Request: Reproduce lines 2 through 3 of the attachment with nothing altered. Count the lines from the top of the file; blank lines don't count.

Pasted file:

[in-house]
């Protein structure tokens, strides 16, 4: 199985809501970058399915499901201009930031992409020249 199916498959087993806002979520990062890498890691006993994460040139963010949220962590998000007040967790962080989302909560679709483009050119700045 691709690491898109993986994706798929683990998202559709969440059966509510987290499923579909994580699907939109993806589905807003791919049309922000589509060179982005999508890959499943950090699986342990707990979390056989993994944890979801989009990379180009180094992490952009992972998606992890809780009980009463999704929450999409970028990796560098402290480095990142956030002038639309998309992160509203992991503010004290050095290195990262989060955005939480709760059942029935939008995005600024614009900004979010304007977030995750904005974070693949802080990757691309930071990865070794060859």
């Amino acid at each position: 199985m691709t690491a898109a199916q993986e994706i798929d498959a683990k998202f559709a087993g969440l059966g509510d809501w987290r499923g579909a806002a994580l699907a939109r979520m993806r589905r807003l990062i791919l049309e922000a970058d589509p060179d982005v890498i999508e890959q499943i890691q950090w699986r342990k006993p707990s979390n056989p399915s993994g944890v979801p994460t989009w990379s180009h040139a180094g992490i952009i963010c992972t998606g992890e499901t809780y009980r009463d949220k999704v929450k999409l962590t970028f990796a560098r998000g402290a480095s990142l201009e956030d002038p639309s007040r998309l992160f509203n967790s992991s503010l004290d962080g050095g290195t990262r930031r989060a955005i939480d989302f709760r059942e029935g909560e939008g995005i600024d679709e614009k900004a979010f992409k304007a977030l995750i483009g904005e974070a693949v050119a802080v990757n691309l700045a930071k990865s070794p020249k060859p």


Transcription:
């Protein structure tokens, strides 16, 4: 199985809501970058399915499901201009930031992409020249 199916498959087993806002979520990062890498890691006993994460040139963010949220962590998000007040967790962080989302909560679709483009050119700045 691709690491898109993986994706798929683990998202559709969440059966509510987290499923579909994580699907939109993806589905807003791919049309922000589509060179982005999508890959499943950090699986342990707990979390056989993994944890979801989009990379180009180094992490952009992972998606992890809780009980009463999704929450999409970028990796560098402290480095990142956030002038639309998309992160509203992991503010004290050095290195990262989060955005939480709760059942029935939008995005600024614009900004979010304007977030995750904005974070693949802080990757691309930071990865070794060859």
């Amino acid at each position: 199985m691709t690491a898109a199916q993986e994706i798929d498959a683990k998202f559709a087993g969440l059966g509510d809501w987290r499923g579909a806002a994580l699907a939109r979520m993806r589905r807003l990062i791919l049309e922000a970058d589509p060179d982005v890498i999508e890959q499943i890691q950090w699986r342990k006993p707990s979390n056989p399915s993994g944890v979801p994460t989009w990379s180009h040139a180094g992490i952009i963010c992972t998606g992890e499901t809780y009980r009463d949220k999704v929450k999409l962590t970028f990796a560098r998000g402290a480095s990142l201009e956030d002038p639309s007040r998309l992160f509203n967790s992991s503010l004290d962080g050095g290195t990262r930031r989060a955005i939480d989302f709760r059942e029935g909560e939008g995005i600024d679709e614009k900004a979010f992409k304007a977030l995750i483009g904005e974070a693949v050119a802080v990757n691309l700045a930071k990865s070794p020249k060859p």